/ Money

Stop charging loyal customers more to call your company!

You asked us to name and shame the big companies that use expensive phone numbers and praise the ones that don’t. So we’ve done just that for banks, insurers and energy providers.

Being loyal to a company can be an expensive business. For example, we see our savings rates dwindle if we’re not prepared to switch banks regularly.

To make matters worse, our latest investigation found that many banks, insurers and energy companies are charging existing customers a premium to call them, while reserving 0800 numbers – free to call from landlines – for potential new customers.

I shouldn’t be surprised. My colleague Cathy Neal identified the same issue when she looked at bank phone numbers last July. In fact, we expanded our investigation into other areas thanks to your suggestions on Which? Conversation. Topher asked:

‘How about a Which? article which names and shames the bad organisations, and praises the good ones with free or geographic numbers?’

So, in response to your suggestions, we looked specifically at the numbers provided for new customers, existing customers and for making complaints for 34 energy providers, banks and insurers. And here’s what we found (click on the gallery images to enlarge – we’ve also included a table for landline vs mobile call costs):

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It’s not so straightforward…

Commenter Topher also suggested a colour code – red for bad, green for good. Unfortunately, the situation isn’t as black and white (or red and green) as we might like.

For instance, we found that the Bank of Scotland and Direct Line use 0844 and 0845 numbers across the board. But is this better or worse than Churchill, HSBC, Natwest/RBS and Scottish Power and the like, which use 0800 for new customers and 0845 for existing ones? We asked the latter group the reasons for these discrepancies, but received no satisfactory answers.

I also wonder, is an 0800 number better than an 01 or 02 number, considering that 0800 numbers can be expensive from mobiles while many landline packages tend to include free calls to 01 and 02 numbers?

Just to throw another spanner in the works, those much-hated 0845 numbers are at least as cheap to call (sometimes cheaper) than 01 or 02 numbers from a BT landline at peak times. So it’s no small wonder that 86% of Which? Convo readers professed to being confused by the cost of 08 numbers.

Fair and square

A couple of companies in our investigation stood out as worthy of particular praise. For example, energy companies Npower and Ovo Energy offer many of their customers a choice of 0800 and 01 or 03 numbers; a win-win for landline and mobile users alike.

If a company insists on using 0844 or 0845 numbers, in terms of fairness I prefer the non-discriminatory approach – it just seems unfair to make loyal customers pay more than new ones. I’d like to see more companies treating all their customers well by adopting freephone or lower-cost numbers across the board.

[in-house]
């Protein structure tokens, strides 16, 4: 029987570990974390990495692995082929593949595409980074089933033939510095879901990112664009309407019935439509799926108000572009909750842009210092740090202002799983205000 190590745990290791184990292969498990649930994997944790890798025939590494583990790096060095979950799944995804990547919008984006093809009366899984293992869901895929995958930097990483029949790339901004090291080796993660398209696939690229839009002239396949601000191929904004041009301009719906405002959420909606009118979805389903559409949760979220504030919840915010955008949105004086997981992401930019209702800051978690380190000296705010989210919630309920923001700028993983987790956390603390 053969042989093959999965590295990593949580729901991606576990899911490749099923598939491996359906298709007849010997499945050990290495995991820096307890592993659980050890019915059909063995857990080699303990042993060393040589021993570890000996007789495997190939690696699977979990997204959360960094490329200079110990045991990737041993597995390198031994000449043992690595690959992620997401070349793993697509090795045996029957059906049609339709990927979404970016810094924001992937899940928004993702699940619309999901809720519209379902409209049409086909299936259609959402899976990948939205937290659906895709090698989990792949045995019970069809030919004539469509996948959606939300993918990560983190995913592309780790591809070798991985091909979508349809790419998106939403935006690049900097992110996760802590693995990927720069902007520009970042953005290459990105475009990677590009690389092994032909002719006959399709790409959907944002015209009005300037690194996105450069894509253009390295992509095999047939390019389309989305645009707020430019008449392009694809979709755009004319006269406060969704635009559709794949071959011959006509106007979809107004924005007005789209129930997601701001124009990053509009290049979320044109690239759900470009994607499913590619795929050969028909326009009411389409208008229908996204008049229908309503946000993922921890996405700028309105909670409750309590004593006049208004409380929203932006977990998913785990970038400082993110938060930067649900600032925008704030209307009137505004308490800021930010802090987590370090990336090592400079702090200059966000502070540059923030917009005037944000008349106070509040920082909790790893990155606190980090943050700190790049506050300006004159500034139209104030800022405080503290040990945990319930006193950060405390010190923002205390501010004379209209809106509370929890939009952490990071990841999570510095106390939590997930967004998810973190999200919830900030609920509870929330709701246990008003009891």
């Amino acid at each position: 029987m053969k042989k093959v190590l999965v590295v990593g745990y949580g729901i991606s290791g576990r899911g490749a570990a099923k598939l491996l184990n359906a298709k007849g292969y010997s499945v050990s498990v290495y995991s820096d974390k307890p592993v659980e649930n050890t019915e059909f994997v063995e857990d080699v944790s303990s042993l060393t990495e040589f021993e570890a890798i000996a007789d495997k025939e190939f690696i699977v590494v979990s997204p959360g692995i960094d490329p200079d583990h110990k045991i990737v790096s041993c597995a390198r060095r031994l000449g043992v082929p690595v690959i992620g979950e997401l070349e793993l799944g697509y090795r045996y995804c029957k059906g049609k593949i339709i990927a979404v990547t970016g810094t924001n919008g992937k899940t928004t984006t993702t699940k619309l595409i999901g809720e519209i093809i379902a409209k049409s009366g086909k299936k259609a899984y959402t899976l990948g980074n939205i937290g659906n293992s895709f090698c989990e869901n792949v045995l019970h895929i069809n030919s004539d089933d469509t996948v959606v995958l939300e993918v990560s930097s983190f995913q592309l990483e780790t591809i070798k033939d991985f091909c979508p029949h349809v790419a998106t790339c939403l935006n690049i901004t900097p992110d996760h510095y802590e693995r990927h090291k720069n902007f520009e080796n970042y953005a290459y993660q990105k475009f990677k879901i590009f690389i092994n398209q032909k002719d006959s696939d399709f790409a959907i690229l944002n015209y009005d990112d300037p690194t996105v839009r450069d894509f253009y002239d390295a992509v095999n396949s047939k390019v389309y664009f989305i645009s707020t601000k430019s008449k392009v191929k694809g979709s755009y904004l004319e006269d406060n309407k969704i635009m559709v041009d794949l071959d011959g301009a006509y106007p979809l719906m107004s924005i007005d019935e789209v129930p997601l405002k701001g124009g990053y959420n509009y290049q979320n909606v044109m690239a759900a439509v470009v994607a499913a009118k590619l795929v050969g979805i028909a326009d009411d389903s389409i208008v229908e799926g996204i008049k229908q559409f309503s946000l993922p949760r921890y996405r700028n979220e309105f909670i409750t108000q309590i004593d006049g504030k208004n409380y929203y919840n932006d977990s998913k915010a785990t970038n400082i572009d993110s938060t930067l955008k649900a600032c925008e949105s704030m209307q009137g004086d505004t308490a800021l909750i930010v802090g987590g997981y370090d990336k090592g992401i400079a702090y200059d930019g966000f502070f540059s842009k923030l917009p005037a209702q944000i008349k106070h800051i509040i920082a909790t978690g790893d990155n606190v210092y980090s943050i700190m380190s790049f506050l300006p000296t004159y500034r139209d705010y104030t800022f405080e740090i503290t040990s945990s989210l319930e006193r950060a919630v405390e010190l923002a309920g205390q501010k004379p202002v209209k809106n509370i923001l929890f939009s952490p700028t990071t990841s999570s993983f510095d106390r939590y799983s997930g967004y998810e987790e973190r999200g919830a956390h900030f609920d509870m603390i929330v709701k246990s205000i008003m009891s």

beemc says:
24 June 2012

My doctor’s surgery now has an 0844 number. My phone bill shows that I have been charged 25p for a 3 minute call. If I was able to ring using the UK area code the call would have been free under my contract with my telephone provider.
Most of the 3 minutes was taken up by a recorded voice telling me that the cost would be no more than a local call.
I hate to think how much a call from a mobile to an 0844 number would be.

Rob says:
25 June 2012

**Just to throw another spanner in the works, those much-hated 0845 numbers are at least as cheap to call (sometimes cheaper) than 01 or 02 numbers from a BT landline at peak times.**
Not for people who have unlimited landline calls up to 59 minutes per call included as part of their cll package they aren’t.

**My doctor’s surgery now has an 0844 number.**
This was banned in April 2010. GPs were given until April 2011 to comply. There’s a lot of information about this online. You can and should complain.

**Most of the 3 minutes was taken up by a recorded voice telling me that the cost would be no more than a local call.**
Complain to the Advertising Standards Authority. That announcement is factually incorrect and they can take action against it. 084 numbers are NOT “local rate”.

**I hate to think how much a call from a mobile to an 0844 number would be.**
About 20 to 40 pence per minute. This is why 0844 numbers are banned for GPs. Calls to GPs must cost no more than when calling an 01 or 02 number.

jack says:
15 May 2013

My GP still uses the 0844 number in spite of the so called ban, and so do many other surgeries.
Calls from my land line can cost between 0.50p to £1.20 depending on the length of the call. They are certainly more expensive than a local call.

Joanna says:
24 June 2012

I refuse to use 0845 or 0870 etc call numbers especially as we are with TalkTalk not Bt. I always log on to the http://www.saynoto0870.com website and there is usually a UK landline number or a 0800 number as options, often a main switchboard number that will put you through to any department It is a really good site.

marcha says:
14 August 2013

Would fully support this comment. I too always use this site if faced with a 0845 etc number. Shame more people aren’t aware of this site


One of the great problems that this can of worms of differing prefixes causes is that one is often unsure what any call is going to cost.
I have been using the excellent 18185.co.uk service for many years, [and saved a small fortune doing so].
This company always tells you when you dial any number how much a minute it will cost you before connecting you – so you can hang up if you want – and know in advance what you are paying.

I still believe stongly that 0845 and 0870 etc etc numbers are scourge of modern telephony, but at least if it was a requirement that ALL companies provide a tariff announcement service for every call, it would become more transparent, and make it clear to all of the phoning public how much extra we are paying for the nonsensically named “Lo-call” numbers, and the straightforwardly rip-off premium numbers [which is what 0870/1 numbers are].